Thursday, December 1, 2022

Black Michael Stipe

If you had asked me an hour ago who Michael Stipe was, I wouldn't have been able to tell you. He's the frontman for R.E.M., a band of which I have never been a huge fan and about which I know relatively little. I know a handful of their songs, and I think I owned one of their albums back in the nineties -- Green, I think -- but that's about it.

I had lunch in a café today, and the background music consisted of slowed-down "smooth jazz" covers of various pop songs. I didn't pay much attention to it until the female vocalist started crooning "Fi-re . . .  fi-re . . .," and I thought I recognized it as an R.E.M. song, though I wasn't sure which one. My first thought was that it was “Pop Song 89,” and that I would soon hear the memorable lines, "Should we talk about the weather? Should we talk about the government?" It soon became clear, though, that it was "The One I Love." I knew the song but had never realized that the word repeated in the chorus was fire. This obviously changes the whole meaning of the song, since it implies that  "this one goes out to the one I love" refers not to the song itself but to a bullet. It's not a love song; it's a song about murder or suicide -- and turning it into a mellow "easy listening" (and therefore clearly enunciated) number actually makes that clearer!

Curious about the rest of the lyrics, I got out my phone and googled them. It was in these search results that I learned the singer's name was Michael Stipe and that my understanding of the implication of fire was correct.

Speaking to Mojo in 2016, Stipe said that he wasn't at all dismayed that so many people misinterpreted the sarcastic and spiteful lyrics as a straightforward love song. "I didn't like the song to begin with," he explained. "I felt it was too brutal. I thought the sentiment was too difficult to put out into the world. But people misunderstood it, so it was fine. Now it's a love song, so that's fine."

Then, since I had my phone out and everything, I thought I'd check a few blogs. This is a bit uncharacteristic -- I much prefer browsing on a computer -- but it's what I did, and as the sync fairies would have it, the very first post I read was one from Andrew Anglin about the appointment of Hakeen Jeffries as the leader of the Democrats in the U.S. House of Representatives. Due to Mr. Jeffries' somewhat badass physiognomy, Anglin kept referring to him as "stone-cold" and making allusions to "heel" wrestler Stone Cold Steve Austin -- but right at the end of the post, he compared him to someone else instead:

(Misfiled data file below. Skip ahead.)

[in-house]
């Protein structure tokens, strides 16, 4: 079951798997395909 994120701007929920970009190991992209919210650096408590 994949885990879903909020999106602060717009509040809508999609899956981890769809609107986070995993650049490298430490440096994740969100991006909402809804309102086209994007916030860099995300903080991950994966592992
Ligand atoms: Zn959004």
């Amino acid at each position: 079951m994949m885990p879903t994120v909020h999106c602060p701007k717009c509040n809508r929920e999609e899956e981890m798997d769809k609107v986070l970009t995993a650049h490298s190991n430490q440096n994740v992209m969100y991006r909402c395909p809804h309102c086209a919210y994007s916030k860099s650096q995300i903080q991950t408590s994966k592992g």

If I had not eaten at that café and googled that song, I would have had no idea who that was, even with a photo.

The use of the expression "Black Michael" -- after several Stone Cold Steve Austin references -- was also synchronistically interesting, given the Mormon doctrine that Michael and Adam are the same person. The other famous pro wrestler with a mineral moniker, Dwayne "the Rock" Johnson, recently starred as the title character in a movie called Black Adam.

"Black Michael" also reminded me of Mike Tyson's nickname "Iron Mike" -- since black can refer to iron, as in blacksmith. Ages ago I read an article that referred to "Evander Holyfield singing 'Glory to God' before going into the ring to face Iron Mike" -- and for some reason that line has stuck in my memory all these years, though I've completely forgotten whatever article it was part of.

Anglin wrote, "I would like hear him say 'and that’s the bottom line -- because Hakeem Jeffries said so'" -- alluding to a famous Steve Austin quote. Here's the context:

Hendrix: The fourth prestigious King Of The Ring, Stone Cold Steve Austin, an incredible victory!

Austin: The first thing I want to be done, is to get that piece of crap out of my ring. Don't just get him out of the ring, get him out of the WWF because I've proved son, without a shadow of a doubt, you ain't got what it takes anymore! You sit there and you thump your Bible, and you say your prayers, and it didn’t get you anywhere. Talk about your psalms, talk about John 3:16. Austin 3:16 says I just whipped your ass!